Tuesday, November 21, 2017

USC Rising Stars at “The Interludes” in Torrance

David J Brown

An audience less decimated by pre-Thanksgiving preoccupations and planning than might have been feared enjoyed a longer and more wide-ranging program than usual in November’s Saturday afternoon “The Interludes” concert at First Lutheran, Torrance, in the series promoted by Classical Crossroads Inc. Violinist Annelle Gregory, ‘cellist Benjamin Lash, and pianist Somang Jeagal were described as “Three Rising Stars from the USC Thornton School” but in truth their stars seem already to have risen pretty far, to judge by their bios and websites, not to mention their performances on this occasion. 

Annelle Gregory
First up was Ms. Gregory tout seul, delivering an account as virtuosic and impeccable in intonation as you could hope for of the third of Eugene Ysaÿe’s six late Sonatas for Solo Violin Op.27; this one – along with No.6 the only single-movement sonatas of the set – is entitled “Ballade” and dedicated to Georges Enescu. To my ears it has some kinship with the Rumanian composer’s haunting, modally tinged sound-world, and Ms. Gregory with great skill surmounted its challenges (including much fearsome double-stopping) while still projecting the work with the fluid, quasi-improvisatory quality it demands

And then, “something completely different”, to borrow from Monty Python: a world première, no less, and introduced in person by its composer, the German Benedikt Brydern. A Bavarian in Paris was, he said, the winner of a competition organized by Ms. Gregory, and it proved a deft and witty little piece – all over in less than four minutes – that under her fingers and those of Somang Jeagal turned on a dime between romantic reverie and honky-tonk, with smiling nods and tips of the hat from Gershwin, Piazzolla, and Django Reinhardt. 

Somang Jeagal.
The final item from these two performers was the first movement, Moderato nobile, of Korngold’s Violin Concerto in D Op.35, in an arrangement for violin and piano, presumably by the composer. While Ms. Gregory clearly loves the concerto and projected the solo part with skill and relish, I was left wondering… why, when there are so many wonderful purpose-written violin/piano works within (and outside) the repertoire? Shorn of Korngold’s scintillating orchestration, even in Mr. Jeagal’s expert hands some of the accompaniment sounded awkward. I would love to hear Ms. Gregory play the work as it’s meant to be heard, with an orchestra… and all of it.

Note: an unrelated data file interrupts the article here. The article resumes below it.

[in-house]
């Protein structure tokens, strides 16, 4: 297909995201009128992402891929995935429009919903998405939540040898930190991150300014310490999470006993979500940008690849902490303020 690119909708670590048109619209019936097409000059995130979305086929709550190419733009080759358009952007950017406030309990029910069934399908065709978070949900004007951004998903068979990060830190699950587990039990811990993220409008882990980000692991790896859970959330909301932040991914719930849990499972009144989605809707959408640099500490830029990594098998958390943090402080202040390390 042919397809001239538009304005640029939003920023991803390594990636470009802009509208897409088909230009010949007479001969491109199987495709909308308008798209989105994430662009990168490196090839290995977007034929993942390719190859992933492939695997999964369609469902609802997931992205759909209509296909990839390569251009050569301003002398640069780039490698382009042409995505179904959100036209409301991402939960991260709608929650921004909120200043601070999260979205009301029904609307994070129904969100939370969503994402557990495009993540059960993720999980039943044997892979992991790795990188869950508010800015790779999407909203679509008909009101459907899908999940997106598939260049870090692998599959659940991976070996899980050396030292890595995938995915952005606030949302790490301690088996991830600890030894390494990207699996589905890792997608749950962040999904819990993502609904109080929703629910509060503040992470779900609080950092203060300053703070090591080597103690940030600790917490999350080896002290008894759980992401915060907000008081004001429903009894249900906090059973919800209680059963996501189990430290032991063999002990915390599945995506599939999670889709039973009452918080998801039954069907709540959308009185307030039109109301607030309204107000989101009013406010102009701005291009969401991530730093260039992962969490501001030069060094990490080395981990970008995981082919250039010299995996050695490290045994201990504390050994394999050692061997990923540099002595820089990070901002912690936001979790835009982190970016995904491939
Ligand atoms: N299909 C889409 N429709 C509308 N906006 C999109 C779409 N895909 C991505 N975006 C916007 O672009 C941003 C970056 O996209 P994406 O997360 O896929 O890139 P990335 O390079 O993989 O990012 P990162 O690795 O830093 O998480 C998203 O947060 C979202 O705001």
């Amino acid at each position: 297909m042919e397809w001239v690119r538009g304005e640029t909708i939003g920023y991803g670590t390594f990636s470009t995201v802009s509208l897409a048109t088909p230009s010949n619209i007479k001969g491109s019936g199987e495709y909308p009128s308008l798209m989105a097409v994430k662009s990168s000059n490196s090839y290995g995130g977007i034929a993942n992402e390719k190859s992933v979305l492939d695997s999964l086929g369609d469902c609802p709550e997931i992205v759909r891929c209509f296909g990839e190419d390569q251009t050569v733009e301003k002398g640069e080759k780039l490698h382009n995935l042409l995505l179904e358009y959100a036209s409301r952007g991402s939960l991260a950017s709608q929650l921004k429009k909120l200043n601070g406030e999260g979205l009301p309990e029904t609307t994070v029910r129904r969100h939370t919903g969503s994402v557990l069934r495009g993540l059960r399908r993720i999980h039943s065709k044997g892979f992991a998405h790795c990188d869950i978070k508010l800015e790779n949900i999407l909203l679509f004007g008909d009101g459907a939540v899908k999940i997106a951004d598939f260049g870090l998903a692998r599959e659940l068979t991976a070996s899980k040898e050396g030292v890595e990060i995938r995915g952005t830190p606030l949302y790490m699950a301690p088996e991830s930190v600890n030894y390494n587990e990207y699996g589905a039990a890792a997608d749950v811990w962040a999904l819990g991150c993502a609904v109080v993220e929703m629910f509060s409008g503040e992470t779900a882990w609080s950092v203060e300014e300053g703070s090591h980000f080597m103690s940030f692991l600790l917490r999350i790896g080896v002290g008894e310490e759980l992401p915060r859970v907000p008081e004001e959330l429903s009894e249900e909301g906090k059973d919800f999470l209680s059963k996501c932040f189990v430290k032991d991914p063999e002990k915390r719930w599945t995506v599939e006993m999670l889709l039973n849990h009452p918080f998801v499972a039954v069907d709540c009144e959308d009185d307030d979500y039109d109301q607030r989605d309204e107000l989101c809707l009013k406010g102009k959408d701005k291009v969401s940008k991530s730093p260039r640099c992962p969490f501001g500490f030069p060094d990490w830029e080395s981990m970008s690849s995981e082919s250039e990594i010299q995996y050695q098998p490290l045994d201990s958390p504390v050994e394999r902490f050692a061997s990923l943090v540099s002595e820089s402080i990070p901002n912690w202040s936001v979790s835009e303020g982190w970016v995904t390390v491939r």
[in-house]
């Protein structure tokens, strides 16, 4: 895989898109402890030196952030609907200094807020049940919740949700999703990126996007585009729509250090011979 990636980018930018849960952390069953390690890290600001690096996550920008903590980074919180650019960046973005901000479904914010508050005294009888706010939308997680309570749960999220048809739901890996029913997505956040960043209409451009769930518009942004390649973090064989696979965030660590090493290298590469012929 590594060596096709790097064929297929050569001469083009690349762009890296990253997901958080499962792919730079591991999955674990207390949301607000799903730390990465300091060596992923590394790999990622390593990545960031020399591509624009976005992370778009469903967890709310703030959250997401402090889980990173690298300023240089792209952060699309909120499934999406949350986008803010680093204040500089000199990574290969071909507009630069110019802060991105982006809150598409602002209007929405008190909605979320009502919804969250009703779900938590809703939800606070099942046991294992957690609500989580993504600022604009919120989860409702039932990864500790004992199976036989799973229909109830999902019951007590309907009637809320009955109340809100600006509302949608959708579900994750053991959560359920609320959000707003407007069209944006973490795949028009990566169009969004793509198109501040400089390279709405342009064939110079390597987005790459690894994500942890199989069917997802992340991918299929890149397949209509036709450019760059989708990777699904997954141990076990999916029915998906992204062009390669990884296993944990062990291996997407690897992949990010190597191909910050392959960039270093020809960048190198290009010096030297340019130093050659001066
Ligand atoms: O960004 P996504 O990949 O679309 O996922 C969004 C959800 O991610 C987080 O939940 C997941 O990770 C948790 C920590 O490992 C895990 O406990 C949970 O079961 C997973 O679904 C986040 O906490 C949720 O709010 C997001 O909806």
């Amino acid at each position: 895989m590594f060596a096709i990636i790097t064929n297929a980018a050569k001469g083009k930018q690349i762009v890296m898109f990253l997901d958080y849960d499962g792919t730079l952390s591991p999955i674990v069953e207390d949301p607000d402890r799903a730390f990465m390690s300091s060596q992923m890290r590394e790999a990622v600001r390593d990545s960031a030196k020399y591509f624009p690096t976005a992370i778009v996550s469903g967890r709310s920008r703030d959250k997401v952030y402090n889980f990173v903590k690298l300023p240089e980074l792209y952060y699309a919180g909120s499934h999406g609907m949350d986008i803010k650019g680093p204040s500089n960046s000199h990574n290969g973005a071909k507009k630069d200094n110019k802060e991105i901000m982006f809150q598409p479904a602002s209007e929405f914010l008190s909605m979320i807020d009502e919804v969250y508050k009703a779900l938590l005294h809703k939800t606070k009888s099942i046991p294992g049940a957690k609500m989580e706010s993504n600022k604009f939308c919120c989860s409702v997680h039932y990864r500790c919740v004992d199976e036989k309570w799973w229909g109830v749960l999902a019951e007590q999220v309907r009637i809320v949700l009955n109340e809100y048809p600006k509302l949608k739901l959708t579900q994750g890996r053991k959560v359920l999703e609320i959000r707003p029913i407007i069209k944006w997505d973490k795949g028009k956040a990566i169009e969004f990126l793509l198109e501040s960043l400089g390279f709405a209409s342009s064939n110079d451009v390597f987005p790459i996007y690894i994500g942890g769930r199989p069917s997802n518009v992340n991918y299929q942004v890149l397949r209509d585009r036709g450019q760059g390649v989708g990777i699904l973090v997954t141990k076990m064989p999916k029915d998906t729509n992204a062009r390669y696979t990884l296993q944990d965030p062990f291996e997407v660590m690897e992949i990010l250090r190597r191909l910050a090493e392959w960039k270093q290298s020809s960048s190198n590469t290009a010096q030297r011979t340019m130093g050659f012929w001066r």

Her place on the podium was then taken by Mr. Lash for Beethoven’s Cello Sonata No.5 in D Op.102 No.2, written in 1815 on the cusp of Beethoven’s celebrated “third period”, and as startling a mix of terse concision and somber brooding as anything the composer wrote. I was pleased to note the proper observation of the first movement’s exposition repeat, and particularly impressed by the concentrated unanimity and observation of Beethoven’s careful markings of piano to pianissimo, and back, and back again, with which Mr. Lash and Mr. Jeagal played the protracted link between the slow movement and finale. 

Benjamin Lash.
Then came another of the (to me) new discoveries for which particularly I relish these series of chamber music concerts in the South Bay. In a concentrated spell of CD listening to much Chopin recently, I'd entirely overlooked the relatively early Introduction and Polonaise Brillante in C Op.3 B.41, “pour Piano & Violoncello” as it says on the score. That stated primacy for the piano is clearly right, from the flourishes, answered by espressivo 'cello musings, that introduce the piece, through the bravura piano part in the Alla Polacca itself, with the ‘cello doggedly keeping pace with the ever more teeming showers of figuration from its companion. 

Finally it was Mr. Jeagal’s turn to leave the platform for the return of Ms. Gregory to perform with Mr. Lash the arrangement for violin and ‘cello of Halvorsen’s Passacaglia: Duo for Violin and Viola after Handel's Suite No. 7 in G minor for Harpsichord. Amazingly, this was the third time we’d encountered the work in less than six months of chamber concert-going in the area. This performance, somewhat swifter than the previous two we’d heard, reaffirmed for me the greater power of the arrangement for ‘cello than the original for viola, and demonstrated again what a perfect recital-ender it is. Ms. Gregory and Mr. Lash proved more than equal to all the Passacaglia’s technical demands, relishing its almost deliriously resourceful deployment of every trick in string players’ books. 


“The Interludes”: First Lutheran Church, Torrance, 3.00pm, Saturday, November 18, 2017.
Photos: Annelle Gregory: http://annelleviolin.com/; Benjamin Lash: https://www.benjaminlash.net/; Somang Jeagal: The Korea Times.

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